A Childhood Hobby Revisited
What do old guys do in the wintertime? Some of us revert to childhood. I built model planes as a kid and in my retirement have resumed the hobby.
In my youth, I had very few supplies, only a couple of paintbrushes and a modest assortment of paint and the glue in a tube that smelled up the entire house. The local five-and-dime store had a fair assortment of model planes and cars and I’d wander in and look longingly at them. I’d pick up a box that caught my attention and examine the artwork. Oh, the artwork on those models was inspiring: a World War I biplane with guns blazing at an enemy aircraft, a Curtiss P-40 with a snarling shark mouth painted on the nose, a massive B-52 bomber streaking through the stratosphere. I’d calculate how much more money I’d need to get one of these model kits and hope it would still be there when I could purchase it.
When I did get a kit, whether at Christmastime or one I bought myself, I’d lift the lid with its fanciful artwork and be met with an array of molded plastic parts. Each part was attached to a sprue from which it had to be removed. A sharp kitchen knife did the trick, as well as simply breaking the part free, which was my preferred method as it was quick though it did leave a massive imperfection. Oh, well, what are a few imperfections? Once the parts were removed, the gluing began. A nice thick bead of glue held those parts together, but the excess glue tended to distort the surface of the model. OK, paint would cover that. Parts were glued rapidly one after the other as if there was a time limit for getting the assembly completed. Gaps in seams, glue smears, parts not lined up quite right, but hey, the model was taking shape before my very eyes.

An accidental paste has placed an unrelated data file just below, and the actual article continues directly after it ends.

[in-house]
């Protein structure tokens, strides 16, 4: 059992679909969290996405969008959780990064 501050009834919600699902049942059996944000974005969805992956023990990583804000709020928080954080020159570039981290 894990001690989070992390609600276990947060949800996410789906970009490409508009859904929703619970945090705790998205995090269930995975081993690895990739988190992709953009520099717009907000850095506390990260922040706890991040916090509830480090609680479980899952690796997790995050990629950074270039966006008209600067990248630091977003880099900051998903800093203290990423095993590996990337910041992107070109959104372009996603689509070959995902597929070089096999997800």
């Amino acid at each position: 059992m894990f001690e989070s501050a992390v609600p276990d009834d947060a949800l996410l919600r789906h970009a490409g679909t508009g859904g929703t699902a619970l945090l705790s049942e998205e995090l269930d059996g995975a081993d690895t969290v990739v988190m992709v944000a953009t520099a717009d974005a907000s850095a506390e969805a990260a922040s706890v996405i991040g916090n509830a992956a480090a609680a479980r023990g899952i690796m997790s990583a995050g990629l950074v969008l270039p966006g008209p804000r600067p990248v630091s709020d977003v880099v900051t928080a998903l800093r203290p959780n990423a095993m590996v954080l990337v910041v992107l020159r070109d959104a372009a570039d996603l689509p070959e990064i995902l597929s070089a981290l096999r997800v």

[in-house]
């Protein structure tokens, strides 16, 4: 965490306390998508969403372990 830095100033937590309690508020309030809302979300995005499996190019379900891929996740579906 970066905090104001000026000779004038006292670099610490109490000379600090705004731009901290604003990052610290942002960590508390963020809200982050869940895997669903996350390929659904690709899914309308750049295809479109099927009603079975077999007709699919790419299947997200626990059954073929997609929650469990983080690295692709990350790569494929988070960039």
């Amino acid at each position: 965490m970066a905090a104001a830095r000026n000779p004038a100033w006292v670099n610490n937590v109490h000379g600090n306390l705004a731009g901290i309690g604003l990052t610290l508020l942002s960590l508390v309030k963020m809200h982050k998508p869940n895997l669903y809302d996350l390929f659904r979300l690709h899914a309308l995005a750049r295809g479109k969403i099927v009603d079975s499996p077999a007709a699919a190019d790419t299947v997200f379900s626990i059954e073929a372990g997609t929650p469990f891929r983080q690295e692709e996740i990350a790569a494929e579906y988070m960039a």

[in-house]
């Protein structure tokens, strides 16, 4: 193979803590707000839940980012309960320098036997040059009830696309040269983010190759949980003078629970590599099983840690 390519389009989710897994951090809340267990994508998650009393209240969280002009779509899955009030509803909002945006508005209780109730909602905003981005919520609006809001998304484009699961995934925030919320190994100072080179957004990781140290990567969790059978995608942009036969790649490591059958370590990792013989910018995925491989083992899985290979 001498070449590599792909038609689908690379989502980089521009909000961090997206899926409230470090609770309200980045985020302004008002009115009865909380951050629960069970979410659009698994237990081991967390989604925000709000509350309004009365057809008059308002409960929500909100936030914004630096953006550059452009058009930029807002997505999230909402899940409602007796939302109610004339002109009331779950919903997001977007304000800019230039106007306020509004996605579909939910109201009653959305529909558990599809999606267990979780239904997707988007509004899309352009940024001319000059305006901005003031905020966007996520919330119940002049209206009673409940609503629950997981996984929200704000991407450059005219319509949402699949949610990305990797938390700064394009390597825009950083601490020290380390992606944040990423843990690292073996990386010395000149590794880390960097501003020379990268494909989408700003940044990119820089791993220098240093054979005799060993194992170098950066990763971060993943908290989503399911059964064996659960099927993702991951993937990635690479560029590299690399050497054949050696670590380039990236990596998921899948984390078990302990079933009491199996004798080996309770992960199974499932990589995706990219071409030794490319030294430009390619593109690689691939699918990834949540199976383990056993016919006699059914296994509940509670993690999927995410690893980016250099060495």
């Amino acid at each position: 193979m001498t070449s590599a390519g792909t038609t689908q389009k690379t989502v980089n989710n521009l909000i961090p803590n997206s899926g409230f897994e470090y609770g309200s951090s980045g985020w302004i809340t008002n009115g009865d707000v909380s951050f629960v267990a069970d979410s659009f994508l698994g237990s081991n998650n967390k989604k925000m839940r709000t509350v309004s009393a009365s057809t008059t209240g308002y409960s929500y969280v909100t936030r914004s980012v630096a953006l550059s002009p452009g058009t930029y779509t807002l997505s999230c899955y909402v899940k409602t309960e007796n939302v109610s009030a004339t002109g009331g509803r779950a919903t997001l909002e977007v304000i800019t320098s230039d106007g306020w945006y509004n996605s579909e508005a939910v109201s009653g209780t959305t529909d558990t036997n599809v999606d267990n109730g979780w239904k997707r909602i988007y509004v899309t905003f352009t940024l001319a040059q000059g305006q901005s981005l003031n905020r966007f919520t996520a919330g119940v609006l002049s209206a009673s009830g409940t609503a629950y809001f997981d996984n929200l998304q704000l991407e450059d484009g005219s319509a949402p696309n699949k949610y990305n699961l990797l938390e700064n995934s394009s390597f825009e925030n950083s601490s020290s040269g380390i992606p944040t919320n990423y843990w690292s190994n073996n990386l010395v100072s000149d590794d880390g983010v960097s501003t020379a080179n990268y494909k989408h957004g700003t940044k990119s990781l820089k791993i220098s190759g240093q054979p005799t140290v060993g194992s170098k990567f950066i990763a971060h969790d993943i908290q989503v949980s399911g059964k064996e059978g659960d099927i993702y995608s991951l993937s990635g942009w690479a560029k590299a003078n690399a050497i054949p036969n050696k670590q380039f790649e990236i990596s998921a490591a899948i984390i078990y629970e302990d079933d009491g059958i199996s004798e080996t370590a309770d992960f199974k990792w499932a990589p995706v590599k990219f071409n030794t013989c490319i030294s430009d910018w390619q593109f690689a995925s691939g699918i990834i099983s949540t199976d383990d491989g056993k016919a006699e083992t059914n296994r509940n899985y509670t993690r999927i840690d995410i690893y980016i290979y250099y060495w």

On to the painting. The little one-quarter ounce jars of enamel paint smelled delightful---well to me they did though my parents may have had a differing opinion. The models were molded in a single color, sometimes generally representing the true color of the plane and sometimes not. Detail, such as propellers, instrument panels, and camouflaging had to be added. From my limited selection of paint, I’d brush on a color that was as close to the actual as possible. I attempted to mix paints to produce some colors, though the results were poor to say the least. Dark green paint mixed with white to produce light green resulted in dark green paint mottled with light spots. Brushing did not produce a thin, smooth finish, but it was all I had to work with. The finished product looked nothing like that artwork that graced the box lid, but still, it was mine.
Sixty years later my technique has improved, though I’m still a long way from being a master modeler. With more finances at my disposal, I have a wide selection of paint, various glues, special tools, and an airbrush. And I learned to fill seams and apply primer before adding the color paint. Also, I’m learning how to weather the models with chipped paint and oil stains and dirt, the effects on a real airplane that is being used. A model that took only a couple of days to build as a kid now takes weeks as I try to do as good a job as my skill allows. Most importantly, the fun factor is still there.
The model plane in the photo is my latest finished project, a WWII Japanese Mitsubishi A6M, most often called the “Zero” by Allied pilots. It’s one of my better jobs of weathering and chipping and peeling of paint.